International Justice

CJ354 Endicott College

How will the international community respond to Boko Haram?

In this recent article, the international community’s complacence about becoming involved with Boko Haram is pointed out. Boko Haram, a militant Islamist group, has been committing atrocities across Nigeria. Founded in 2002, they began military operations in 2009 to create an Islamic State, and they have since sworn allegiance to ISIS. The complacency, regarding Africa, might be partly explained by the recent developments in Paris. However, this is not the first instance of African atrocities taking a backseat to other international issues. Why does this happen and how can the international community work to overcome it’s bias of interest? Is that possible? The ICTJ article claims that action needs to be taken now in order to stop Boko Haram, which I agree with, however what exact type of action is unclear. Is the only way to stop Boko Haram by use of military? After all, even if research is collected pertaining to the atrocities it is unlikely that high ranking responsible officials would be able to be tried until after the conflict has ended. Even if it were possible to extradite the responsible individuals while the conflict was going on, would their removal stop violence completely? By it’s nature, it appears that the ICC works as a response. So, in a previous post Professor Tiemessen mentioned that UN Peacekeepers have been given a greater ability to use force when protecting civilians. Would a situation like this benefit from an external international force intervening? Should there be an internationally recognized group authorized to use force in order to stop atrocities?


2 responses to “How will the international community respond to Boko Haram?

  1. leckstei24 February 8, 2015 at 2:59 pm

    In a more specific look at the fight against Boko Haram, I believe that the international community should engage more aggressively in aiding Nigeria against this terrorist group. Currently, the violence by Boko Haram has begun impeding upon democracy and opportunities for justice in Nigeria. In the past couple of days, the Nigerian government has announced the upcoming elections in Northern Nigeria are being moved to March 28, almost 6 weeks later than originally scheduled due to the extreme violence and volatile environment. The chairman of Independent National Electoral Commission stated, “If the security of personnel, voters, election observers and election materials cannot be guaranteed, the lives of young men and women and the prospect of the free, fair, and credible elections will be greatly jeopardized” ( In response to the postponement of elections, a number of groups, including civil rights and independent government watchdogs, have come forward to protest the postponement. These organizations believe that the 6 weeks of postponement will not allow nearly enough time to combat the actions of Boko Haram, especially since the government has failed in the past 5 years. The USA’s own Secretary of State, John Kerry, expressed concerns that the Nigerian government was using “security concerns as a pretext for impeding the democratic process.” Despite these concerns, however, there is still little initiative shown from the international community to aid Nigeria in combating Boko Haram. When will countries step forward? Are threats against civil rights and democracy not enough of an incentive for action?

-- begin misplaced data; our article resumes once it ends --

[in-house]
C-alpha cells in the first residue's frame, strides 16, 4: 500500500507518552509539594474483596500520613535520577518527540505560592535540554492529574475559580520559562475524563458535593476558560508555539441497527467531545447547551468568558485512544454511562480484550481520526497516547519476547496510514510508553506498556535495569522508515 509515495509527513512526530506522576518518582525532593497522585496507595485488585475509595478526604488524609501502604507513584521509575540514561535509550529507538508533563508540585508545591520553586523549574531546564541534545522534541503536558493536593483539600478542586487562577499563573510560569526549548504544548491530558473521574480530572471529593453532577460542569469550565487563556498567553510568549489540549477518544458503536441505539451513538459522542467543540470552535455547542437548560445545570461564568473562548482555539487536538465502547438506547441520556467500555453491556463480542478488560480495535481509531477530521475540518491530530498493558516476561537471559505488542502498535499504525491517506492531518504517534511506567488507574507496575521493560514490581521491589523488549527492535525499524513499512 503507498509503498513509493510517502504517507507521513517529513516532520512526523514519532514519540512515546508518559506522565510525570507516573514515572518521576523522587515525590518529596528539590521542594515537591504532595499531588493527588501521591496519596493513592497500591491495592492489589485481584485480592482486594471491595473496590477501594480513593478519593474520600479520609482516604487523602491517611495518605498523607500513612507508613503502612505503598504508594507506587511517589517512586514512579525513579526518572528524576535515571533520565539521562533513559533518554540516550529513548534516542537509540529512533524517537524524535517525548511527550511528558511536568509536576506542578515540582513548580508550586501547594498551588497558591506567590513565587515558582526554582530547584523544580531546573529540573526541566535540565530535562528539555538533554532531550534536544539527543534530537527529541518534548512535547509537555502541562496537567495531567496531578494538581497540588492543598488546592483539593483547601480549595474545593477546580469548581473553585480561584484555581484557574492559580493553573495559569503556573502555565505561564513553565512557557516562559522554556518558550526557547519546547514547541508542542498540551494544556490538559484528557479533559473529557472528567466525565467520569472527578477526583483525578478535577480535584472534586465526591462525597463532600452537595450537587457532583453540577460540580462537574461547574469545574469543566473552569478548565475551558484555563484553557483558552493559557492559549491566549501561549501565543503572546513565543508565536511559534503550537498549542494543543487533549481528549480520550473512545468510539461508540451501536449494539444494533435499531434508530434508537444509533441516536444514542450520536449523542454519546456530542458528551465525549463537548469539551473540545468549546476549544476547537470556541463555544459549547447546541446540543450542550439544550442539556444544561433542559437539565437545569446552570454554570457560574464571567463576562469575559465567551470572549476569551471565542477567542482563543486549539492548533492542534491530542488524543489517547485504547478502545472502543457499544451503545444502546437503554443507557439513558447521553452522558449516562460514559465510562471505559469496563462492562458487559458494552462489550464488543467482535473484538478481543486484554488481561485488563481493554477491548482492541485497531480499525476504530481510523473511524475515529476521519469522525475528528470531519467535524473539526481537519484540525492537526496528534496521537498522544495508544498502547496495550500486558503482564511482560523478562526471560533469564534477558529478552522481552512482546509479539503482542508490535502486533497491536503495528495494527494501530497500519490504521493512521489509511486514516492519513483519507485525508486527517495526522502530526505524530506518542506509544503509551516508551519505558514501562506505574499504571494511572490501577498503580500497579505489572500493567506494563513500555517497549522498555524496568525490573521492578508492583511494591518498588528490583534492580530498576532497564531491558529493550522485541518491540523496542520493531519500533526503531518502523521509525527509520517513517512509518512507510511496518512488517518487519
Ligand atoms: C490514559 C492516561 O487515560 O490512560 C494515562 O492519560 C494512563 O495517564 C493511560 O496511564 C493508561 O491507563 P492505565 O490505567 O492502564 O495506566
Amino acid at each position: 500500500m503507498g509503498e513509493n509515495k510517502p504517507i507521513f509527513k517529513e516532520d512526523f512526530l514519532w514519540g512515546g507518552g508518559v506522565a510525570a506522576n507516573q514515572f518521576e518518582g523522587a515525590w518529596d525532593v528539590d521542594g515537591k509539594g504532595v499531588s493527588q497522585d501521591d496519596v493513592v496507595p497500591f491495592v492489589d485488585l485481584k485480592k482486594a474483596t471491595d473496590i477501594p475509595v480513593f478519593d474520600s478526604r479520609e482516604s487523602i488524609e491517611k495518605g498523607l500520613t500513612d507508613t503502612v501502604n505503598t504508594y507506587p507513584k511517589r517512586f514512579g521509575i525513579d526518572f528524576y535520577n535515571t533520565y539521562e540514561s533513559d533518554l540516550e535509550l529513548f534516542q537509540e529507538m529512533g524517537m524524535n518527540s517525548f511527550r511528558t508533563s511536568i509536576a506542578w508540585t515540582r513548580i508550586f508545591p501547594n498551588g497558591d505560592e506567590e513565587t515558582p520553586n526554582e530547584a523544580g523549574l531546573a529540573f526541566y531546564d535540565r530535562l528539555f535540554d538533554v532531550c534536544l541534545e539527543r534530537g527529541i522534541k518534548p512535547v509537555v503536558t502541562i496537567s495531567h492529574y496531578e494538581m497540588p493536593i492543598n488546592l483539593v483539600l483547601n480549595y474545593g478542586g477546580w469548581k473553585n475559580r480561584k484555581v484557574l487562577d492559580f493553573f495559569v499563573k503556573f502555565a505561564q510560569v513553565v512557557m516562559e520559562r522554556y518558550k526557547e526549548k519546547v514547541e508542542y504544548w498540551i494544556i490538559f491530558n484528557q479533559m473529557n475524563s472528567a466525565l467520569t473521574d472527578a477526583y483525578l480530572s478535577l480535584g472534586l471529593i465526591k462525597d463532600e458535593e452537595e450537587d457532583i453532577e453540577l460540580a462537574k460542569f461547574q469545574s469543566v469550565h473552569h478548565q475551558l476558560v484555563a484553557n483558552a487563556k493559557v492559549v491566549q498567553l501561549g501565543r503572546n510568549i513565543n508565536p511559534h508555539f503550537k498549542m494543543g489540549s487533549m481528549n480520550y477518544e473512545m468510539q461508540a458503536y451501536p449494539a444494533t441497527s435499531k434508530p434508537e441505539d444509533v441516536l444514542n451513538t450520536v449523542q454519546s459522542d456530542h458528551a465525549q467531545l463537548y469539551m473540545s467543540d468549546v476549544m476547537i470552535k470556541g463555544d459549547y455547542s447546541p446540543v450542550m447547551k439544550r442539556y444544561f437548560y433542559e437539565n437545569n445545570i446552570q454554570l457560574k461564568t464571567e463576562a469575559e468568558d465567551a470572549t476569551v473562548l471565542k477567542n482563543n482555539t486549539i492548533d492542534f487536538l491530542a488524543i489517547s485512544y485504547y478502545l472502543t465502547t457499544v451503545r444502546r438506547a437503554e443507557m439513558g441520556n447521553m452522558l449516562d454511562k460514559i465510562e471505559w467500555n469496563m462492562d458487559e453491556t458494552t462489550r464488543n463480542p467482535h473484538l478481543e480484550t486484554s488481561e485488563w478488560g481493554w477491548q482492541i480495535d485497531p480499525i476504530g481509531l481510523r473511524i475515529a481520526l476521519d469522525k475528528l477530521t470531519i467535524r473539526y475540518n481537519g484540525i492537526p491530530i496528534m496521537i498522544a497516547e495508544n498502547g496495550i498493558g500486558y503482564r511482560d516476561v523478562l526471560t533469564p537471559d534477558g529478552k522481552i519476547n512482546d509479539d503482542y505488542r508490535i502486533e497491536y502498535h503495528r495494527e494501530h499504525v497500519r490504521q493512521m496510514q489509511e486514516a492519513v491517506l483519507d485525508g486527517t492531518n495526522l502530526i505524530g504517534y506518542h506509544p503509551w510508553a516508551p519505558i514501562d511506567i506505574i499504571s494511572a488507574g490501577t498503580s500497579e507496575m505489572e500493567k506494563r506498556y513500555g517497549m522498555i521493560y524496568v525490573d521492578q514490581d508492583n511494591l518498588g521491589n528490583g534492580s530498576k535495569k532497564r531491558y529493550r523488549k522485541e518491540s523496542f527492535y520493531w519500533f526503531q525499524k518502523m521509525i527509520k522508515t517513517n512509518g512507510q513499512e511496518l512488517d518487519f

2. Connor Quinn February 11, 2015 at 11:19 am

    I agree with Leckstei24, that the delay of this election could be detrimental to combatting Boko Haram in the future. Dr Marc-Antoine Pérouse de Montclos, an associate fellow at Chatham House’s Africa program, believes that the current Nigerian president, Goodluck Jonathan, has little control over military leaders who in turn have little control over their soldiers. During his time in office, Jonathan has ben unsuccessful in his ability to combat Boko Haram, as they continue to reign terror across northeastern Nigeria, while also gaining support from ISIS. To make matters worse, Boko Haram is most prevalent in northern Nigeria, where the muslim population in the north is most affected compared to the heavily christian south. Due to the fact that Jonathan disconnected with the army and its military engagements, only weakens Nigeria’s ability to engage Boko Haram in an effective way. The fact that he is Christian and inactive on northern issues only undermines his political ability even more. On the other hand General Muhammadu Buhari, who is running against Jonathan, is far more involved in the military and thus could better combat Boko Haram with foreign help. The fact that the upcoming election was postponed not only disrupts the democratic system but it will allow Boko Haram the ability to gain more control of the North as Jonathan continues to be disconnected with the issue at hand. This is further evident by the fact that the government has failed to make progress regarding the 300 school girls who were kidnapped last August. With such inaction by the government, it is clear that they do not have the desire or ability to help its northern citizens, which will only fuel religious friction between the north and south. In such situations democracy can not be violated as it on undermines the government as a whole, especially in times of turmoil.


%d bloggers like this: